Basilica's history wins out over purity of design

Critical Eye

October 16, 2005|By EDWARD GUNTS | EDWARD GUNTS,SUN ARCHITECTURE CRITIC

THE IDEA WAS TO PEEL AWAY LAYERS of history, to strip off non-original details and get back to the essence of the building envisioned by architect Benjamin Henry Latrobe.

Going back in time, architecturally, was the overriding concept behind the $32 million restoration and modernization of Baltimore's Basilica of the Assumption of the Blessed Virgin Mary, which was built starting in 1806 and dedicated in 1821. It was the reason the 1940s-era stained-glass windows were removed. It was the impetus for re-creating 24 skylights in the dome -- to "restore the light" in the cathedral as Latrobe meant for it to be seen.

But what happens if restorers discover works of art or other artifacts that are so significant and so well-preserved that it would be a shame to peel them away?

Architect Stephen Reilly faced that situation last summer, when he unearthed four 140-year-old paintings hidden in recessed panels beneath the basilica's dome.

Reilly is an architect with John G. Waite Associates, the New York architectural firm that is guiding the restoration work for the Basilica of the Assumption Historic Trust. Work is scheduled for completion by November 2006.

The uncovered paintings are allegorical depictions of the Gospel evangelists Matthew, Mark, Luke and John. Created with distemper water-based paint and measuring 15 feet by 8 feet, they depict Matthew as a human, Mark, a winged lion, Luke, a bull, and John, an eagle.

Reilly and other members of the restoration team have determined that the paintings date from 1865 and were covered over in the 1870s, as part of a later renovation.

That timeline poses something of a dilemma for 21st-century restoration experts aiming to take the interior back to its early 1800s appearance.

From the start of the restoration project, some observers have lamented that the architects would want to take the building back to the way it looked at a certain point in time, as if everything that happened later was less significant.

"Historic preservation respects the evolution of a building," says John Murphy, a Baltimore attorney who has questioned architect John Waite's approach.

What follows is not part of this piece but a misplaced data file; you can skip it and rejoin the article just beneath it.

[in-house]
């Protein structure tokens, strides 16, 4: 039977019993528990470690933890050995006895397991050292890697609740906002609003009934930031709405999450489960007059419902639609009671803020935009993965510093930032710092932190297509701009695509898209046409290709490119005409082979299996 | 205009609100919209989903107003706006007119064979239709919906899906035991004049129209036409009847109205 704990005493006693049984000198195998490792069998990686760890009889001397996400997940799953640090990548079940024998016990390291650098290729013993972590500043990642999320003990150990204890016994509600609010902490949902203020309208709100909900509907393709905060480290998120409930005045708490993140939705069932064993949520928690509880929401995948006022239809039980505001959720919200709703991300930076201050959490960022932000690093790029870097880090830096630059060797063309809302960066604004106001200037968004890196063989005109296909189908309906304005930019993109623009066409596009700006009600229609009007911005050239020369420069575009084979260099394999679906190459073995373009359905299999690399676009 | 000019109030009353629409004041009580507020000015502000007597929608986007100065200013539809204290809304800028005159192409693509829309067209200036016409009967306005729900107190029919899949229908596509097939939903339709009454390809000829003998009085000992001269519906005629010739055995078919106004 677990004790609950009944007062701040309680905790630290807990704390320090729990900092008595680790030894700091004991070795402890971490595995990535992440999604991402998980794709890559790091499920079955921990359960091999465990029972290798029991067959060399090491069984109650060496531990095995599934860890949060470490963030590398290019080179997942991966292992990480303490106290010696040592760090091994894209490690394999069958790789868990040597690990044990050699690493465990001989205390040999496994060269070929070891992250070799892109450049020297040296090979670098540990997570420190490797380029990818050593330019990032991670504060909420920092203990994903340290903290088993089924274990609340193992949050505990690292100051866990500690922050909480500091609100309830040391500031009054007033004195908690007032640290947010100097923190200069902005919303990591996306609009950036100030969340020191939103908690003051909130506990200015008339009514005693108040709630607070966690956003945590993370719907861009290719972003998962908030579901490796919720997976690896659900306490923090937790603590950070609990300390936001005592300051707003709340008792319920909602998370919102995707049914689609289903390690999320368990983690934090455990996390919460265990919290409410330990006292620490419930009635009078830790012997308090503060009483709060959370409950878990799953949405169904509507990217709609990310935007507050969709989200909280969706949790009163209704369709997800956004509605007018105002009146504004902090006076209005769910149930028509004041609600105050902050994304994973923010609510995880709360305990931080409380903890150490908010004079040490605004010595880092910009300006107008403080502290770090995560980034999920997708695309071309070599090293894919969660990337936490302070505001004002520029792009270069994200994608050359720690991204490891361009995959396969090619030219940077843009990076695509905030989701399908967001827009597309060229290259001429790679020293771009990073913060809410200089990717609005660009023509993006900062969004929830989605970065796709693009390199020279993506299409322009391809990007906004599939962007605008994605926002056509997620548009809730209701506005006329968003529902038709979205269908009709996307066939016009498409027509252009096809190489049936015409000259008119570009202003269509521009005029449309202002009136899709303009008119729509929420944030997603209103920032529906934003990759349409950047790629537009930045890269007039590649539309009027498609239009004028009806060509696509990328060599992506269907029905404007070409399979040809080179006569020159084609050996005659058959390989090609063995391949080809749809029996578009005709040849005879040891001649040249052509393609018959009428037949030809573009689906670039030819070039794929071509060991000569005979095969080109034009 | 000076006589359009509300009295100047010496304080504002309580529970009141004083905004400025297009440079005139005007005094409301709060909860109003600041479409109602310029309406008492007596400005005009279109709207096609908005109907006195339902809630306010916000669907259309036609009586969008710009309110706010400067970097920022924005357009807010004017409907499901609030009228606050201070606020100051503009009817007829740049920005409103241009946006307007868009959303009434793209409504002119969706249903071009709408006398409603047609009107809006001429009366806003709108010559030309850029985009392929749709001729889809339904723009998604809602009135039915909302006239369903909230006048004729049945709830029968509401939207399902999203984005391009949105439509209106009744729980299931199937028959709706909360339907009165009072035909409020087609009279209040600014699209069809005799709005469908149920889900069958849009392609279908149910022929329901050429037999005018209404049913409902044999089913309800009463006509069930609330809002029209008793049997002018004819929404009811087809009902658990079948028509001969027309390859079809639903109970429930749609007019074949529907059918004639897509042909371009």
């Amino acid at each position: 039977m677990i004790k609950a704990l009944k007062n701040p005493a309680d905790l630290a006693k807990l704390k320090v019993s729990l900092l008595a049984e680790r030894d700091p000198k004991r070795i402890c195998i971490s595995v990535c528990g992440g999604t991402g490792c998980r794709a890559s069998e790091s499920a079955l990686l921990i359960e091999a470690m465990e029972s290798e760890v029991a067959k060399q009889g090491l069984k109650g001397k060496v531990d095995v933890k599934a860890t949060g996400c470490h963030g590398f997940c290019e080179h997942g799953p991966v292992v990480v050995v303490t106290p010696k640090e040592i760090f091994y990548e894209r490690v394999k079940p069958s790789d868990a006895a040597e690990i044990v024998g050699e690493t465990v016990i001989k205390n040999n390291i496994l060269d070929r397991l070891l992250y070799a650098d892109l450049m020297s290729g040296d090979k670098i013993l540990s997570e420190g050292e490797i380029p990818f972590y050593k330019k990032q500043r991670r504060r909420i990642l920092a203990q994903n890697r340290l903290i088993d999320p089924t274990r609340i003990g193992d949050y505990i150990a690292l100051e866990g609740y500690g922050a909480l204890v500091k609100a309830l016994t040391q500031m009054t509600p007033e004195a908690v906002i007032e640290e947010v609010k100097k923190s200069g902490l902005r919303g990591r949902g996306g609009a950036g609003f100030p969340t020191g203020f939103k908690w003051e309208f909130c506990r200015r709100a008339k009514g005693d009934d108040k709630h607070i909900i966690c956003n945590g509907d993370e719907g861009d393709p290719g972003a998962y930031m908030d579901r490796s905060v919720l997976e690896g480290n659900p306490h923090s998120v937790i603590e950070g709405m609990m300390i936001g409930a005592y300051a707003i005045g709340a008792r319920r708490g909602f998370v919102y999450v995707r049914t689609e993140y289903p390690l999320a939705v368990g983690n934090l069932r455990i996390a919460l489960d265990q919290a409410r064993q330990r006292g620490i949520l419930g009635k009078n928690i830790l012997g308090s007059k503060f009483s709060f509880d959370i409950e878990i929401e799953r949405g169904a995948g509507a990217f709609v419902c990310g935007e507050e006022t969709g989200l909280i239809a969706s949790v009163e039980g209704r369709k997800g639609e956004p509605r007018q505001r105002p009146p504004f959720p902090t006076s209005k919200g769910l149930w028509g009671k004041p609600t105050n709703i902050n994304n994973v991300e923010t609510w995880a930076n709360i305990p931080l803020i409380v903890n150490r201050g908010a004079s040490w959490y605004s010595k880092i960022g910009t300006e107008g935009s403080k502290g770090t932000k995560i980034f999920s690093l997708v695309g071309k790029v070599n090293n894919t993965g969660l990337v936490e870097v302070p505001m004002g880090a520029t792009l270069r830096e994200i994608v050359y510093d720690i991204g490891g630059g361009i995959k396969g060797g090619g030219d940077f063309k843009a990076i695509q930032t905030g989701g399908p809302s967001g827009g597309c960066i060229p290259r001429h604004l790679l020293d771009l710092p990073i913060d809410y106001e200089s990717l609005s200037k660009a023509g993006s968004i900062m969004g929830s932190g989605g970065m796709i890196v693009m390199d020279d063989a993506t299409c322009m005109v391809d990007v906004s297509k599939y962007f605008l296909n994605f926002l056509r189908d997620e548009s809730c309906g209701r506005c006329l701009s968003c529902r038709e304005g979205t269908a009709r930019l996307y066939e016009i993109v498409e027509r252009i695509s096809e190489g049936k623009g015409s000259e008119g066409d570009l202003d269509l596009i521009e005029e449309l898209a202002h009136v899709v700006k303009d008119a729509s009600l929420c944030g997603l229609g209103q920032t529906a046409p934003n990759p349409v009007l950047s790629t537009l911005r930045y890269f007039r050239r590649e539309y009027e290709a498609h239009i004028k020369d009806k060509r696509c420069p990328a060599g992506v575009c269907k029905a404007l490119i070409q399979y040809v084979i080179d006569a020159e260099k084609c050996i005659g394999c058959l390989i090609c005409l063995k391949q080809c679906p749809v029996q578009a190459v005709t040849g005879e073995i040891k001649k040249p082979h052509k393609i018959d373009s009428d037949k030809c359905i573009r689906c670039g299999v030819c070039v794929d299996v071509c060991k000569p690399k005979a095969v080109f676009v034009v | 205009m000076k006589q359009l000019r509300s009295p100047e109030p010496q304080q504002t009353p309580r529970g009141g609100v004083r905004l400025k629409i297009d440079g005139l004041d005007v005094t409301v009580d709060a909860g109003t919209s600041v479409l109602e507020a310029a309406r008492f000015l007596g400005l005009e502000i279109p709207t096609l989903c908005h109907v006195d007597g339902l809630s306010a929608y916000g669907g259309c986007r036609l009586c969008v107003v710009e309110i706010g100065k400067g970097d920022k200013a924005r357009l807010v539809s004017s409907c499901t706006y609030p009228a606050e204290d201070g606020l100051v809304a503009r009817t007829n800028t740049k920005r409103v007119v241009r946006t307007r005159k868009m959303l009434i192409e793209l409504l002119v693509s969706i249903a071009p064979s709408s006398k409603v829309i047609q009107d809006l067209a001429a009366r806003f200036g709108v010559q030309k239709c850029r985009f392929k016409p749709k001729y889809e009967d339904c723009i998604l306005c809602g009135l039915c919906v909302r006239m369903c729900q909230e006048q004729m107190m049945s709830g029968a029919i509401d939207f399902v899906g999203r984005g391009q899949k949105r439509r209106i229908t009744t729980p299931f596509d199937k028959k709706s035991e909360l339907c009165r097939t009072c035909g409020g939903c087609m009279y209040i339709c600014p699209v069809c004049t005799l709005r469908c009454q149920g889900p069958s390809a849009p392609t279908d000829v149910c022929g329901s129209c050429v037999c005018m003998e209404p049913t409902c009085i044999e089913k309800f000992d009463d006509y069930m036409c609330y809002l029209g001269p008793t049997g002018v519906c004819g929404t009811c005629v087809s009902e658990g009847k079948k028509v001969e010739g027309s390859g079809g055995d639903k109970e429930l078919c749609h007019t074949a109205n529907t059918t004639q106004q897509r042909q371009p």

But Waite and his colleagues argue that Latrobe, who also designed the U.S. Capitol, was America's first great architect and that the cathedral was his masterwork. They say that more people will visit the cathedral if it's restored to the way Latrobe envisioned it.

If the restoration architects are right about the 1865 date of the paintings they uncovered, that means the images did not exist when the building was dedicated in 1821. It is doubtful that Latrobe had any knowledge of them, since he died in 1820.

So why should these paintings be saved when other elements, such as the stained-glass windows, have been taken out?

Reilly points out that the images were painted on recessed panels that were part of the original building, as shown in Latrobe's drawings. They may have been blank when the building was dedicated, or they may have had earlier surface paintings that were covered by the ones painted in 1865. Either way, Reilly said, Latrobe designed them to be settings for works of art.

Additional arguments for keeping the paintings are that they are in extremely good condition, and that their colors echo the coloring on rosettes and other building features that are even older.

Flexibility necessary

A final factor in the decision to keep the paintings in place is that Cardinal William Keeler, leader of the Archdiocese of Baltimore, wanted them to stay.

Baltimore's basilica has contained an interpretation of the four evangelists, in one form or another, for 140 years, starting with these paintings.

"The cardinal felt very strongly that the four evangelists should be represented in the restoration of the basilica," said Nolan McCoy, director of facilities for the Archdiocese of Baltimore. "When these paintings were discovered, he felt they were significant enough to satisfy this requirement."

The paintings won't be the only features in the building that don't go back to 1821, of course. The modernization work is adding new restrooms, mechanical equipment and an elevator that links all public levels.

The decision to keep the paintings points out the difficulty of adopting a hard and fast design approach that calls for taking the appearance of any building back to a given point in time, especially when that building is as steeped in history as Baltimore's basilica is.

From a preservation standpoint, it's reassuring to know the restoration process is flexible enough that discoveries such as the four paintings can be incorporated into the final design.

Because it is being restored in accordance with Latrobe's vision, Baltimore's basilica will be a powerful testament to the architect's genius. But it will offer an even richer experience for visitors, and perhaps be more accessible, because not all of the successive layers of history have been peeled away.

ed.gunts@baltsun.com

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